My own personal thoughts on being a female Magic: the Gathering player… I hope you enjoy.
I started playing Magic right after Battle for Zendikar released. My boyfriend at the time had been playing since around Ravnica and wanted to get me into the game. He bought me the blue-green intro deck and began teaching me how to play. After awhile, we upgraded the deck until it was a standard-competitive ramp deck with Ulamog as the curve topper. I began to hold my own at the school gaming lounge and the local card shop. Sadly, due to relationship problems, I never got to test the deck’s strength at FNM.
Right away, I noticed an “Oh, how cute” attitude from other players. People went easier on me in trades and games. Nicknames like “Little Lady” and “Sweetheart” got tossed out during matches. I felt like I had to work ten times harder to prove myself. Despite not being the butt of sexual jokes, I still felt I had a harder time being accepted as a player.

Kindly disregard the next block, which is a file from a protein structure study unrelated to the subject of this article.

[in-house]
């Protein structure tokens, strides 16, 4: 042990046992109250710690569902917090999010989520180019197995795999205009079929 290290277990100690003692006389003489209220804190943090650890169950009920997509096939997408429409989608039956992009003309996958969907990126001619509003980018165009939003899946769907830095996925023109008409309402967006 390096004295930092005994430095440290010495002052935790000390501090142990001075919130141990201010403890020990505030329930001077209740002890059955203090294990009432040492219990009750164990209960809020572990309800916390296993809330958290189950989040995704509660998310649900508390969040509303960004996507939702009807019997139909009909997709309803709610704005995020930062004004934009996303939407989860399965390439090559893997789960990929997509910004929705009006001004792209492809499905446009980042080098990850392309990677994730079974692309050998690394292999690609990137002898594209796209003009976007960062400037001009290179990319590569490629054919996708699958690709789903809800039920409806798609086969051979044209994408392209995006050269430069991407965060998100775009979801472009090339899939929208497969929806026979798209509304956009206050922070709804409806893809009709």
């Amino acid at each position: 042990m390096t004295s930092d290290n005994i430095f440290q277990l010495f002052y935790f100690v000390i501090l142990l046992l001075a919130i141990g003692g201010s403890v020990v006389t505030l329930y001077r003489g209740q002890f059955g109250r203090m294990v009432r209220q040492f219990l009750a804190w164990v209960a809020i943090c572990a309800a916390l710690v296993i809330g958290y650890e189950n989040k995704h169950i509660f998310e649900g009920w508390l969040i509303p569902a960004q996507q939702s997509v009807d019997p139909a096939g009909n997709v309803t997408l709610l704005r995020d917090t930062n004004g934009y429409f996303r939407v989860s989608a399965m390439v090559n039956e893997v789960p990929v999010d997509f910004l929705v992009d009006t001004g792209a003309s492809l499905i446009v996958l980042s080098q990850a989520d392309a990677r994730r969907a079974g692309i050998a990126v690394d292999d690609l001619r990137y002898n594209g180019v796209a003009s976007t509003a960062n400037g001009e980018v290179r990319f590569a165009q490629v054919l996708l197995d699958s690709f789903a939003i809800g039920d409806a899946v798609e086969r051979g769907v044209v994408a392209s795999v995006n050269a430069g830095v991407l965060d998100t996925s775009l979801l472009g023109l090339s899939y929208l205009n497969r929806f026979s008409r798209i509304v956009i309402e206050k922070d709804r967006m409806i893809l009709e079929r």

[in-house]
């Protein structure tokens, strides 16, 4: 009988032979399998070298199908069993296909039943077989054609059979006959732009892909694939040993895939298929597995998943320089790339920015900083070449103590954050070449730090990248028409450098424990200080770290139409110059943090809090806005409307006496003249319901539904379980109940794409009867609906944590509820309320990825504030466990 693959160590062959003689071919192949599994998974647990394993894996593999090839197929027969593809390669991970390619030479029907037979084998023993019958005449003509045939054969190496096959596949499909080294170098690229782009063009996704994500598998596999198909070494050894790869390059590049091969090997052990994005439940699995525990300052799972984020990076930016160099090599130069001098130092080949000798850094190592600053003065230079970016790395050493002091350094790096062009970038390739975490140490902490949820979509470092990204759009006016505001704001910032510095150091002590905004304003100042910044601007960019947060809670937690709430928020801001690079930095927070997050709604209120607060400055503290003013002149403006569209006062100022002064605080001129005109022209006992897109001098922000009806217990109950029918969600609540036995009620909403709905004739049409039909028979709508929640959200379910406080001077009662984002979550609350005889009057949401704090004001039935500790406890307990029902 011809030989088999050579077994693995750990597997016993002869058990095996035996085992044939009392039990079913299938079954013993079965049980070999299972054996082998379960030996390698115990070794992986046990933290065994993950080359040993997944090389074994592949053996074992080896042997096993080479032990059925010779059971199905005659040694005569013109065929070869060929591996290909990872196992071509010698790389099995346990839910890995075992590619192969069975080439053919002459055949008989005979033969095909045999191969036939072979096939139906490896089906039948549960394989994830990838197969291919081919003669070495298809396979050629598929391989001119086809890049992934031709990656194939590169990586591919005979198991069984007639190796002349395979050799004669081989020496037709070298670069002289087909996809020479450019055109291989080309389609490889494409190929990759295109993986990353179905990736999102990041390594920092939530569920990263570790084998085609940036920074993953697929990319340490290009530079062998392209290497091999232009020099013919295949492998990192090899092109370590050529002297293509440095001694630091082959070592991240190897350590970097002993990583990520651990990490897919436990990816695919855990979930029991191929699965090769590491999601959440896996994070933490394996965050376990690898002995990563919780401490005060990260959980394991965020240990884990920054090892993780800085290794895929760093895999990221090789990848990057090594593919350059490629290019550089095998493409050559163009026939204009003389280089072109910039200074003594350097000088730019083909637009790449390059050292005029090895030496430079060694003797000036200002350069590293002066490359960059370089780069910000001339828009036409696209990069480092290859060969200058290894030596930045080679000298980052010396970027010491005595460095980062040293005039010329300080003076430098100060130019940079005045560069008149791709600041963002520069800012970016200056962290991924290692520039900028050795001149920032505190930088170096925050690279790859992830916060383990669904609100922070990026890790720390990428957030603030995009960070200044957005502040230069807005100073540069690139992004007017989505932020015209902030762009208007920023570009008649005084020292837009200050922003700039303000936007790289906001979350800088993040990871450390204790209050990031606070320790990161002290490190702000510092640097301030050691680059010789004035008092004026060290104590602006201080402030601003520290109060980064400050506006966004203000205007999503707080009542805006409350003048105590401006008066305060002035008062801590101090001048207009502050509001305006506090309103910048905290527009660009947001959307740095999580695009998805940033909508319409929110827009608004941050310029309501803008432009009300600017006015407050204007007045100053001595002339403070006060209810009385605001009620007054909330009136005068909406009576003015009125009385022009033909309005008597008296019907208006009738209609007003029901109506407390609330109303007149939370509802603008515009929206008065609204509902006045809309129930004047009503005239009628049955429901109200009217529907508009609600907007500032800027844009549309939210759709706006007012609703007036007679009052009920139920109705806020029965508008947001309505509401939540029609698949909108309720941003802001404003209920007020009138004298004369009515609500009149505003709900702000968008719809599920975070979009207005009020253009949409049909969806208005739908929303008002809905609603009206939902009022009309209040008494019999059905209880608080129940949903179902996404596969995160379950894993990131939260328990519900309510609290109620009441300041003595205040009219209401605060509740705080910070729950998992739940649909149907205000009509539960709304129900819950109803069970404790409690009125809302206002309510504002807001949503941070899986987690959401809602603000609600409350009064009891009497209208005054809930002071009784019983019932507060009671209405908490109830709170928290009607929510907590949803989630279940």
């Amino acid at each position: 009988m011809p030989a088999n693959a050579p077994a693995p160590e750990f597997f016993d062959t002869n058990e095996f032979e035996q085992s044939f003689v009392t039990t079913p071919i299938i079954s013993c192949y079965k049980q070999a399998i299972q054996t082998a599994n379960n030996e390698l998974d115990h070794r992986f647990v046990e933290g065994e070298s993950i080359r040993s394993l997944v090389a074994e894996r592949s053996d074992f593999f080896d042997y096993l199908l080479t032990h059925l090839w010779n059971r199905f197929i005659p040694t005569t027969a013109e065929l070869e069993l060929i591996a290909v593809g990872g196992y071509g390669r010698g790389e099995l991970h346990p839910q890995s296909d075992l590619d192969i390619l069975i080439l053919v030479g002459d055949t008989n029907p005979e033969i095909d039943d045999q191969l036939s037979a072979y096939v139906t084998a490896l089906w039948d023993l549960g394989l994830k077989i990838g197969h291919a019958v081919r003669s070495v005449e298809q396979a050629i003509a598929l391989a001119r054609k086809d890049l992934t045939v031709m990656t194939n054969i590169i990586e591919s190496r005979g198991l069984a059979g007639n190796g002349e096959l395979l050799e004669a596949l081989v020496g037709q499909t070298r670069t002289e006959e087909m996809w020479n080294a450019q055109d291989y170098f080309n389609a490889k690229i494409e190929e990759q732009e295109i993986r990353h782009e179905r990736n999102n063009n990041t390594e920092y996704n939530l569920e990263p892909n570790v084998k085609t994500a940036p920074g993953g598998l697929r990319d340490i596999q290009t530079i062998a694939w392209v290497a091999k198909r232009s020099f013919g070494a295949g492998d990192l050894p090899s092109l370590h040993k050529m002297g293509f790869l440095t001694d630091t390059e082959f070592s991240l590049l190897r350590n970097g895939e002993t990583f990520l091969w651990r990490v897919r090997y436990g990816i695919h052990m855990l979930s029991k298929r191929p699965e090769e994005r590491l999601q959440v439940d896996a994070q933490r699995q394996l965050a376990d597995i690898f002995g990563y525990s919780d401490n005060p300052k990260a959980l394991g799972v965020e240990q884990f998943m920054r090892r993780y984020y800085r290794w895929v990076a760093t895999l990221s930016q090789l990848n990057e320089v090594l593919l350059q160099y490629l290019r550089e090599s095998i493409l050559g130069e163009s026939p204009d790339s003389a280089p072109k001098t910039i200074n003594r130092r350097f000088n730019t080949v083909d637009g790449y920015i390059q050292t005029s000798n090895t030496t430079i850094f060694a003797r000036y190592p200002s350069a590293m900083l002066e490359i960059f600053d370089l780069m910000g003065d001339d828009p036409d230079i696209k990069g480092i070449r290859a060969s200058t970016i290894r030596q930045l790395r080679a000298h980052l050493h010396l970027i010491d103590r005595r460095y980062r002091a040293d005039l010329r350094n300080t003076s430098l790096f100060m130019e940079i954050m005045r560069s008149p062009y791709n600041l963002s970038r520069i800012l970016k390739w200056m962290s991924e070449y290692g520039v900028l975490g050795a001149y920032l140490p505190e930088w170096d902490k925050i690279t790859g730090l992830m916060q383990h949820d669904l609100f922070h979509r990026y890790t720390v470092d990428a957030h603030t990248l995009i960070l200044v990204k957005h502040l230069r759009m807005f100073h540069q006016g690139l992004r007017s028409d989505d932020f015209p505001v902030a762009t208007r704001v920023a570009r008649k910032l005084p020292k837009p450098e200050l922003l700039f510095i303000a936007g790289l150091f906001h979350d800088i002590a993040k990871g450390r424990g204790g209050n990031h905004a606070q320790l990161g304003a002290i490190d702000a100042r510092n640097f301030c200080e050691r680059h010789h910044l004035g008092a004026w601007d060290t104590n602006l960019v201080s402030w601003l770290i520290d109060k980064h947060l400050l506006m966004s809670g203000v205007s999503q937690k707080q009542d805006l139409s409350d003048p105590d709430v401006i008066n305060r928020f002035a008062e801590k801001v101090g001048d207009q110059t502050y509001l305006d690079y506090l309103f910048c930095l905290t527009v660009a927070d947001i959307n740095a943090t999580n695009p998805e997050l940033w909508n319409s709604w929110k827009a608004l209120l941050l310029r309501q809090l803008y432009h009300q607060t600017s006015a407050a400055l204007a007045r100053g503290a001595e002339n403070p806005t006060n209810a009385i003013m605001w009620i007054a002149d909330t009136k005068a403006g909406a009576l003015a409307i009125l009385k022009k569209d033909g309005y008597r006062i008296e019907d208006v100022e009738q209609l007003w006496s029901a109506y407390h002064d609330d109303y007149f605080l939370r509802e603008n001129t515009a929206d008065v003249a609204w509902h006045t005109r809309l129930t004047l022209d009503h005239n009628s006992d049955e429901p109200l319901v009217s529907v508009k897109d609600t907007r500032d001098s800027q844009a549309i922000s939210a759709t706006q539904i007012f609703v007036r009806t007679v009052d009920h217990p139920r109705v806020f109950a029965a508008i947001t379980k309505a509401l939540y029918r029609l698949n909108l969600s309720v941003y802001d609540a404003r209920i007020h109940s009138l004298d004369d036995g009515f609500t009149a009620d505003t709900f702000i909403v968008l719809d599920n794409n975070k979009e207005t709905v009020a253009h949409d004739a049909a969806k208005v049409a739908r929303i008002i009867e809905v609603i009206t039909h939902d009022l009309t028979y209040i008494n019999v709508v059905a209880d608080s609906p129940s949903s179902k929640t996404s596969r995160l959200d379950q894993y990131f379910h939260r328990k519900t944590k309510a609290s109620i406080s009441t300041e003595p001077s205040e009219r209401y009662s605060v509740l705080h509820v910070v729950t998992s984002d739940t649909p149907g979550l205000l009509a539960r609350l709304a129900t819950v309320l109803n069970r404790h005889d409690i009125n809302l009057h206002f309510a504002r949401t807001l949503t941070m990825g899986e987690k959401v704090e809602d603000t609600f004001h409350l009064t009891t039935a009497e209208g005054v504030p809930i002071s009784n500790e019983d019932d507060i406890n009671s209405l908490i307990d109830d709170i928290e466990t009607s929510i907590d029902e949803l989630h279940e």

Even my boyfriend had his own opinion about my being a female gamer and how it was wrong that guys were nicer to me in trades. Unfortunately, his opinion was skewed toward sexism. He was convinced I used my looks to get good trades. (While that may be true, I didn’t do it on purpose.) He was also a condescending teacher, often questioning perfectly solid plays in games I won. He and I had a lot of relationship issues, and unfortunately, Magic became a real point of contention for us, so much so that I gave up the game for a short while. He treated me like the girlfriend player, sometimes answering questions for me, sometimes insisting I follow his advice, often to my game’s detriment.